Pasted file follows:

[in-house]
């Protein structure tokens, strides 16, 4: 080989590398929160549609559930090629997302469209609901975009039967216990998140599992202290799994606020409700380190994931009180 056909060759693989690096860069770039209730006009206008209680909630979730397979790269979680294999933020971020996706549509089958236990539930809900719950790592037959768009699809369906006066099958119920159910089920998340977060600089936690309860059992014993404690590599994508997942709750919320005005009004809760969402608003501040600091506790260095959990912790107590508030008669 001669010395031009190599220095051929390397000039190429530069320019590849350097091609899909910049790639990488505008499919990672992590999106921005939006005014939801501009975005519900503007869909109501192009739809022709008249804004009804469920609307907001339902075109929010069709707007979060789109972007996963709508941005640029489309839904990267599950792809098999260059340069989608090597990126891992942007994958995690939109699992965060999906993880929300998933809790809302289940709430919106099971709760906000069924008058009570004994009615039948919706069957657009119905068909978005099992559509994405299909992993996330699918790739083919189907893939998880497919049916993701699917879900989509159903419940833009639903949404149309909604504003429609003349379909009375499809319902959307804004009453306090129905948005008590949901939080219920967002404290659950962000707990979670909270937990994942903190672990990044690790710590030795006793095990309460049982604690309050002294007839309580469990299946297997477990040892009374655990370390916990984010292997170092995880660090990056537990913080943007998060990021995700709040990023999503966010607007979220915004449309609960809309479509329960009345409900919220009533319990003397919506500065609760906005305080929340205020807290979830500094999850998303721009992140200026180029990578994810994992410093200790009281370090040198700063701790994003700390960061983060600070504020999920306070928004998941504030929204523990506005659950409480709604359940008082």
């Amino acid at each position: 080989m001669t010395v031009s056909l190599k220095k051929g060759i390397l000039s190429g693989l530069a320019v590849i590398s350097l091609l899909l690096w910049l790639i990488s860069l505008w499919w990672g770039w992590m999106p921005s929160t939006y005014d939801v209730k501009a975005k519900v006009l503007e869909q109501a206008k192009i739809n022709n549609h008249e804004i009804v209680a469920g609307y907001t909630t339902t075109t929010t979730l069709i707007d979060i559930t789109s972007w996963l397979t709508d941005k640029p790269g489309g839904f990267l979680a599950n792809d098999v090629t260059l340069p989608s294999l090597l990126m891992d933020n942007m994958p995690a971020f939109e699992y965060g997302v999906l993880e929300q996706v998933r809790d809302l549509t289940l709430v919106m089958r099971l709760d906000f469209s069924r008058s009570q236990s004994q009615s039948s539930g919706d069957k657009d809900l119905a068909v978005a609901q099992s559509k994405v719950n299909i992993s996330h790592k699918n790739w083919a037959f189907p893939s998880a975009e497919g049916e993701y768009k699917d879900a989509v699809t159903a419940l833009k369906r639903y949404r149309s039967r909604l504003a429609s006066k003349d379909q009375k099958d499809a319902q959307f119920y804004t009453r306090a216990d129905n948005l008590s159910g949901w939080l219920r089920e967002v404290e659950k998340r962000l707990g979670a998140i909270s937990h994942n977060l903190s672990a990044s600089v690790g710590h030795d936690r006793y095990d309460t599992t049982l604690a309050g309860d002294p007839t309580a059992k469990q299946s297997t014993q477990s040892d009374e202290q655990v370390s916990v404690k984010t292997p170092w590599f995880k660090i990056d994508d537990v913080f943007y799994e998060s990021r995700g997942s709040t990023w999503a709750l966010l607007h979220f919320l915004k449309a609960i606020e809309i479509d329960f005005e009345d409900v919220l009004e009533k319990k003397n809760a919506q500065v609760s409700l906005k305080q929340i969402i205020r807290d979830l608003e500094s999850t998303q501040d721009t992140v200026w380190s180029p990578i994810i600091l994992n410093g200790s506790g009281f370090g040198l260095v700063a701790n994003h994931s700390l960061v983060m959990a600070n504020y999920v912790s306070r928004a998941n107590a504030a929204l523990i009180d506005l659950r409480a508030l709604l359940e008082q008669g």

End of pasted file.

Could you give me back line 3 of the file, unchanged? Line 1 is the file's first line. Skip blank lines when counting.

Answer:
């Amino acid at each position: 080989m001669t010395v031009s056909l190599k220095k051929g060759i390397l000039s190429g693989l530069a320019v590849i590398s350097l091609l899909l690096w910049l790639i990488s860069l505008w499919w990672g770039w992590m999106p921005s929160t939006y005014d939801v209730k501009a975005k519900v006009l503007e869909q109501a206008k192009i739809n022709n549609h008249e804004i009804v209680a469920g609307y907001t909630t339902t075109t929010t979730l069709i707007d979060i559930t789109s972007w996963l397979t709508d941005k640029p790269g489309g839904f990267l979680a599950n792809d098999v090629t260059l340069p989608s294999l090597l990126m891992d933020n942007m994958p995690a971020f939109e699992y965060g997302v999906l993880e929300q996706v998933r809790d809302l549509t289940l709430v919106m089958r099971l709760d906000f469209s069924r008058s009570q236990s004994q009615s039948s539930g919706d069957k657009d809900l119905a068909v978005a609901q099992s559509k994405v719950n299909i992993s996330h790592k699918n790739w083919a037959f189907p893939s998880a975009e497919g049916e993701y768009k699917d879900a989509v699809t159903a419940l833009k369906r639903y949404r149309s039967r909604l504003a429609s006066k003349d379909q009375k099958d499809a319902q959307f119920y804004t009453r306090a216990d129905n948005l008590s159910g949901w939080l219920r089920e967002v404290e659950k998340r962000l707990g979670a998140i909270s937990h994942n977060l903190s672990a990044s600089v690790g710590h030795d936690r006793y095990d309460t599992t049982l604690a309050g309860d002294p007839t309580a059992k469990q299946s297997t014993q477990s040892d009374e202290q655990v370390s916990v404690k984010t292997p170092w590599f995880k660090i990056d994508d537990v913080f943007y799994e998060s990021r995700g997942s709040t990023w999503a709750l966010l607007h979220f919320l915004k449309a609960i606020e809309i479509d329960f005005e009345d409900v919220l009004e009533k319990k003397n809760a919506q500065v609760s409700l906005k305080q929340i969402i205020r807290d979830l608003e500094s999850t998303q501040d721009t992140v200026w380190s180029p990578i994810i600091l994992n410093g200790s506790g009281f370090g040198l260095v700063a701790n994003h994931s700390l960061v983060m959990a600070n504020y999920v912790s306070r928004a998941n107590a504030a929204l523990i009180d506005l659950r409480a508030l709604l359940e008082q008669g």